But while Reagan was an inveterate optimist, he was also deeply nostalgic by temperament, and he spoke to that temperament among many of those who voted for him. His turn toward Goldwater was motivated by a fear of socialism at home and Soviet communism abroad as existential threats to the American way of life—it was, in a fundamental way, about fear of a terrible future. There was a potent reactionary streak in Reaganism that coexisted with a surprising level of comfort with his essential optimism about the future.
Similarly, the Reagan era’s deregulatory agenda coexisted comfortably with an increasingly punitive approach to criminal justice and social justice alike. Reagan’s distrust of government was fundamentally conservative: he thought government bureaucrats didn’t know what they were doing and should butt out. He did not bring a similar skepticism to the behavior of the police. His skepticism of the welfare state was also conservative; he told stories about “welfare queens” because it was only logical that people would take advantage of government largesse by abusing it. Unlike the libertarian Milton Friedman, he didn’t believe that one virtue of a universal basic income is that it would be less paternalistic, more trusting of people to do what was best with their money.
What Reagan was, fundamentally, was right-wing. He was on the side of success, of merit, of winning. He was opposed to leveling outcomes and to undermining standards. He believed in good and evil and believed he was on the side of good. One of his most characteristic sayings, in response to saying that he proposed solutions to complex problems that were too simple, was that the solutions to our problems were simple: they just weren’t easy. But his version of the right was a big tent. It had room for temperamental liberals and conservatives, for progressives and reactionaries.
I think that capaciousness is what neither political party has managed to achieve since Reagan’s day. After Bush’s reelection some Republicans deluded themselves into believing he had achieved it, but were quickly disabused of that notion. I don’t know if anyone even imagined Clinton would; nobody could possibly have thought he did. Obama looked like he might just do it, capaciously define a new progressive and liberal era—but he didn’t. Indeed, much of the politics on the left since then has been a response to that failure and its attendant disappointment—in some quarters, disappointment about the failure, in others disappointment that constructing a capacious left-wing political identity (as opposed to liberal and progressive) wasn’t ever really tried.
And what about Trump? The point of Linker’s essay is to argue that Trump is fundamentally different from Reagan, and that Republicans today who are trying to chart a post-Trump course have to distort their own history badly to find continuity between them that points a way forward. Trump is obviously very different from Reagan in a host of ways—but I think the truth is that you can plausibly understand Trump as a thorough repudiation of Reagan and as his lineal descendant; both perspectives have real merit. People are still arguing about Reagan’s legacy, and trying to claim it for whatever their distinctive brand of politics might be, because of his capacity to embrace contradictory impulses and ideas under that big right-wing tent. Some of those impulses and ideas have clear continuity with the Trump era. Others have been explicitly repudiated by Trump and the changes he effected in the GOP.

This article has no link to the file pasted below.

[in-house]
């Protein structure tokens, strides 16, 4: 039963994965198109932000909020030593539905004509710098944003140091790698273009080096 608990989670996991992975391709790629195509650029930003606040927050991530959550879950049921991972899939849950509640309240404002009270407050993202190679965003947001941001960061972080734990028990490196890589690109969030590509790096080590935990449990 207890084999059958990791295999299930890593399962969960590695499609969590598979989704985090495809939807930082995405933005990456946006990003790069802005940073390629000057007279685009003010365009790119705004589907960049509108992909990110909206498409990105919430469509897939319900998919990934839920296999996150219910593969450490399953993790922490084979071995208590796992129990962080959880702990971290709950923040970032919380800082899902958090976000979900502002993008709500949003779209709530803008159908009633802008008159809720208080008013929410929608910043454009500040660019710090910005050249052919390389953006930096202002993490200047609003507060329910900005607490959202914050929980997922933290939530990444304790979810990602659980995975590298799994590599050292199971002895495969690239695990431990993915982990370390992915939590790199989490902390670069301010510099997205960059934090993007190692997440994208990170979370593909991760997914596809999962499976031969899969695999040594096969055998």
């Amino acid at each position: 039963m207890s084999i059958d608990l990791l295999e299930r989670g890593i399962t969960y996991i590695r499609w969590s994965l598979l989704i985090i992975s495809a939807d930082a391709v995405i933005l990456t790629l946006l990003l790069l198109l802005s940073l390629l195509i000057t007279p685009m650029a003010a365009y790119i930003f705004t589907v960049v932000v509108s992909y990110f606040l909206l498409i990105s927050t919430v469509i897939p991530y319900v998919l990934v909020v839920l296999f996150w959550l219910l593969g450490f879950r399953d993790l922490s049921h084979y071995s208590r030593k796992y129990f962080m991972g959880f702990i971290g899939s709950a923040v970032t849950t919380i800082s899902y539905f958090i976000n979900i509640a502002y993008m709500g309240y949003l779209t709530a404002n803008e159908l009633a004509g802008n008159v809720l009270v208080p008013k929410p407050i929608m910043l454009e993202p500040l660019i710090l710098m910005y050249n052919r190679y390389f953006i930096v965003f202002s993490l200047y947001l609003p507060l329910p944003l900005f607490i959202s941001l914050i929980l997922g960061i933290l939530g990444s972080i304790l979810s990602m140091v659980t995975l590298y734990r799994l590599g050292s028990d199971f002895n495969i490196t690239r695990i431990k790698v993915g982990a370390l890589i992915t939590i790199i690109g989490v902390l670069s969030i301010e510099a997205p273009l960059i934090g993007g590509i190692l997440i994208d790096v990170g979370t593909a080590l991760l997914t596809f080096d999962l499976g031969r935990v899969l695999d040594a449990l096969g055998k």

On the question of capaciousness, though, I think the evidence is clear that as an individual Trump represented anything but. What his intellectual defenders imagine when they look at him and the shift he inaugurated, though, is indeed something new, a kind of big-tent for reaction. It would have room within it for people who would likely describe themselves as left-wing conservatives—people like Michael Lind, say. It would also have room for the kinds of right-wing liberals particularly exercised by the threat from the illiberal left. The big tent that would contain the bundle of contradictory impulses is fierce opposition to the future as progressives understand it.
I suspect that might be enough to win an election—maybe even many elections. What I doubt is whether it can provide a governing agenda and a legacy. The thing about the future is that it is coming whether you organize your politics around it or not. I don’t consider myself much of a progressive because I don’t like pretensions to prophecy. I don’t presume to know what the future will look like, and I certainly don’t presume I will like it. But reaction has always struck me as a politics of fantasy, and an unappealing fantasy at that. In a democracy, anyway, you have to offer people a future. The alternative to a disturbing future can’t be the past; it has to be a better future, differently conceived.
I’ll go with Linker this far, though. The zombie Reaganism that predominated in the GOP pre-Trump was, in a very profound sense, contrary to Reagan’s own spirit. If that’s starting to shake loose, to the point where Republicans are able to argue about his legacy, that ought to be a healthy thing. I’d be more sure it was if it didn’t look like what will replace it is an even more pernicious zombie Trumpism.